Friday, October 4, 2013

Review: Gravity

Alfonso Cuarón (director of Children of Men and the best Harry Potter film, Prisoner of Azkaban) proves his chops once again with Gravity, a space thriller that I'm choosing to categorize as sci-fi even though it's not futuristic in any detectable way.

Indeed, it's a movie of its moment, particularly so if you're an astronomer or an astronaut, I'd imagine. The narrative's antagonist is the Kessler effect—the phenomenon of space debris crashing into other space debris and causing a cascade reaction as tiny, superfast pieces effectively multiply themselves. Part of me was hoping that, following the harrowing climax, the survivor(s) would address a session of Congress about the urgency of cleaning up our way-too-polluted orbital space. But that would have been preachy and lame, which is why I wasn't disappointed when it didn't happen.

My neck actually hurt after Gravity from the sheer tension of the experience. No space movie has captivated me like this since Contact, though for totally different reasons. The feel of Gravity much more closely resembles a submarine catastrophe movie than anything truly science-fictional.

What makes it unique is the much scarier setting. Sandra Bullock's character is a medical researcher who's pretty new to space, and George Clooney plays the retiring veteran who helps her overcome the full-on panic attack she (convincingly!) experiences upon being flung away from the ship with no tether. Bullock's relative inexperience helps keep a general audience informed just enough to stay engaged; while Gravity has a couple of Patrick O'Brian-style jargony moments, it's never confusing, at least not to those of us with a vague sense of physics and space science.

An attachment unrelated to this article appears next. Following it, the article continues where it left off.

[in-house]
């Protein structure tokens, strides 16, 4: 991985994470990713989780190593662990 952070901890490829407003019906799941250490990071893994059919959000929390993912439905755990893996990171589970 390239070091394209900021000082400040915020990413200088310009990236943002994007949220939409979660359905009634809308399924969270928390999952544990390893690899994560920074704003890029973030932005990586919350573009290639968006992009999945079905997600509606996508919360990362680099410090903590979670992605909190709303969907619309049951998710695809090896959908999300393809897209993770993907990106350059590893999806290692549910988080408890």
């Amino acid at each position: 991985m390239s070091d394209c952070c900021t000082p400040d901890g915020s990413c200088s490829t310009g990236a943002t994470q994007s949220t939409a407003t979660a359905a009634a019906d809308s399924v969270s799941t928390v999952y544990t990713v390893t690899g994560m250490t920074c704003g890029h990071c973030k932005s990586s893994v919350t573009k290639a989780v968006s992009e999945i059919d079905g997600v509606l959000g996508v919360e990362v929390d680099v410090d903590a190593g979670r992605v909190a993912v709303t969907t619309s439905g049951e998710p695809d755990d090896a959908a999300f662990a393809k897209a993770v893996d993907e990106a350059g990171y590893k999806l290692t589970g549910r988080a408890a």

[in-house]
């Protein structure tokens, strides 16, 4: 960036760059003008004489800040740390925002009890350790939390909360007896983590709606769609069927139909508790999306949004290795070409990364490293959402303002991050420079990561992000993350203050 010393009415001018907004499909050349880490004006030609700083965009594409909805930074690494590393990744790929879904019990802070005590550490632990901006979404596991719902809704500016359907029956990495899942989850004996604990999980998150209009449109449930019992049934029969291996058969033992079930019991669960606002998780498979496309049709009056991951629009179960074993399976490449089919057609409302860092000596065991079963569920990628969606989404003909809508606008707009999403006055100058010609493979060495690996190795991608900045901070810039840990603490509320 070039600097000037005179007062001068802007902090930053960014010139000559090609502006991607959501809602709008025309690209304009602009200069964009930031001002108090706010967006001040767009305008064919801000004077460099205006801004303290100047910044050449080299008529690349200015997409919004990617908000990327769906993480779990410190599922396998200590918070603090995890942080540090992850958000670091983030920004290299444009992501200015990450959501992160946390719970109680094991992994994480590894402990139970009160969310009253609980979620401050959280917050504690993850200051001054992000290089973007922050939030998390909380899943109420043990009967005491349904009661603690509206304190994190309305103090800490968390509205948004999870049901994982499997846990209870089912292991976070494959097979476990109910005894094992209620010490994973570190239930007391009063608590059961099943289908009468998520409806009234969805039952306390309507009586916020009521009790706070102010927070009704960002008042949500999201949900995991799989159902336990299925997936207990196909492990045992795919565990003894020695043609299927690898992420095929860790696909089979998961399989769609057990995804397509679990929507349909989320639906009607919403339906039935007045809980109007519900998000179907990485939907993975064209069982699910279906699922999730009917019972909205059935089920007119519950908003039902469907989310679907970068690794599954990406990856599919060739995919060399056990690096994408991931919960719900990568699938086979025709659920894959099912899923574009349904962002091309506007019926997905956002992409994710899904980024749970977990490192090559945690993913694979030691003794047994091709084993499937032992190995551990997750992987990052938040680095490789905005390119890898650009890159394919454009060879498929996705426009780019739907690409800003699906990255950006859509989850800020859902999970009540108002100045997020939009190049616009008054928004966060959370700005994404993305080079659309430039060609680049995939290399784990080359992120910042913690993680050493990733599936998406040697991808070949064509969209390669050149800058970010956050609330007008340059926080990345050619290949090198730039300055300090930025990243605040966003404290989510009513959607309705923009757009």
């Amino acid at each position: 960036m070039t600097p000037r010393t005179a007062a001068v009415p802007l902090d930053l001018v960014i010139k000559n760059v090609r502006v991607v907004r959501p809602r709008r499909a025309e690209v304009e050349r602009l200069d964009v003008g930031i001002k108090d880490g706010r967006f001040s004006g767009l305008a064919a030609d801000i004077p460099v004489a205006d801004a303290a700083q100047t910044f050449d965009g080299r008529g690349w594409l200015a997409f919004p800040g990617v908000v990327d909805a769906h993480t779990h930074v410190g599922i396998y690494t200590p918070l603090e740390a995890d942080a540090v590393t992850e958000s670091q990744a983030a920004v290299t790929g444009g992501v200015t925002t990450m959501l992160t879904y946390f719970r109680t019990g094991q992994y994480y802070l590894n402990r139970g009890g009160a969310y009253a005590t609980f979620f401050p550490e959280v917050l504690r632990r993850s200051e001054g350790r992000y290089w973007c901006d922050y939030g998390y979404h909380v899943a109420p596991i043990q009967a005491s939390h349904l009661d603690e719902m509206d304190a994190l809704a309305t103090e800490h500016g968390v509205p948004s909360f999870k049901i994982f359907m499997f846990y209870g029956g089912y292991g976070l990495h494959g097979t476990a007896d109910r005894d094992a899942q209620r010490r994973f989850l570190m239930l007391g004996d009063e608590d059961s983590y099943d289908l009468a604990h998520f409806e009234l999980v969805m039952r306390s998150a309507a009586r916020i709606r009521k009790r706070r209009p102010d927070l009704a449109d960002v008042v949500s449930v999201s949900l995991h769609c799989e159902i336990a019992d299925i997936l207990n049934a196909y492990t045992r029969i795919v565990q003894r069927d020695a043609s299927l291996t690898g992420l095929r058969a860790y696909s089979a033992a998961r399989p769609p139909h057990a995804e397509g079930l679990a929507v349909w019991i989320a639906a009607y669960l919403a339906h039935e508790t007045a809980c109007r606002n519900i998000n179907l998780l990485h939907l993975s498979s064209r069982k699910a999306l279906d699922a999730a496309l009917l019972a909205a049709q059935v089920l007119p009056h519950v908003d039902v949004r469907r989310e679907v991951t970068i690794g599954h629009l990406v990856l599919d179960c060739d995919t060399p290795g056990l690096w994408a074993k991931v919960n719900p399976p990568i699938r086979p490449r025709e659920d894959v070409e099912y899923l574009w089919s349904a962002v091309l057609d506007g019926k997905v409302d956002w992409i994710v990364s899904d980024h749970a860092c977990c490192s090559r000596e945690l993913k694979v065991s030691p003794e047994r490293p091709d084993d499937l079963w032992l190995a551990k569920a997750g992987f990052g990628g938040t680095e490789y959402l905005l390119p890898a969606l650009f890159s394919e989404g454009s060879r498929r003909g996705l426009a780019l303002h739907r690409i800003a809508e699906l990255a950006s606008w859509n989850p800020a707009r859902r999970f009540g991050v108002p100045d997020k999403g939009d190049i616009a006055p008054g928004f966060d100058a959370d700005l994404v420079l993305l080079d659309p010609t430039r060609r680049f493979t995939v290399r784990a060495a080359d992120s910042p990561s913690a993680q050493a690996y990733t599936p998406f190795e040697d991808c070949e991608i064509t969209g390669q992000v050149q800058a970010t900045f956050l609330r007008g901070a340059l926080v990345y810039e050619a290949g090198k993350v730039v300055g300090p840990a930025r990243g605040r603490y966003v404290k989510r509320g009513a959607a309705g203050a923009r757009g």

The filmmaking technology and skill on display here has earned considerable praise, and deservedly. Only one or two very brief moments looked at all fakey. The rest of it is, well, exactly the sort of movie I always hoped would get made once space tourism became cheap enough for Hollywood film crews to actually go out there; turns out I didn't have to wait that long. See this in 3D if you possibly can; whether or not to see it on an oversized screen will depend on your intestinal fortitude. At times, the camera spin is intense enough to make some audience members reach for the Dramamine.

The only complaints I have about Gravity are that (1) the rebirth imagery was laid on a little thick and (2) it would have been nice, near the end, to not feel completely certain, on account of the laws of Hollywood, that Bullock's character would survive. I'm not sure how the latter could have been achieved. The movie would've had to feel much more indie, for one, and it probably couldn't have maintained its focus on only the spacebound characters—cutting away occasionally to Mission Control might well have made us suspicious of who'd survive, but it would have broken the taut rhythm Gravity clearly was meant to have. And plus, it might've started to feel like Marooned.

Star Score: 4 out of 5

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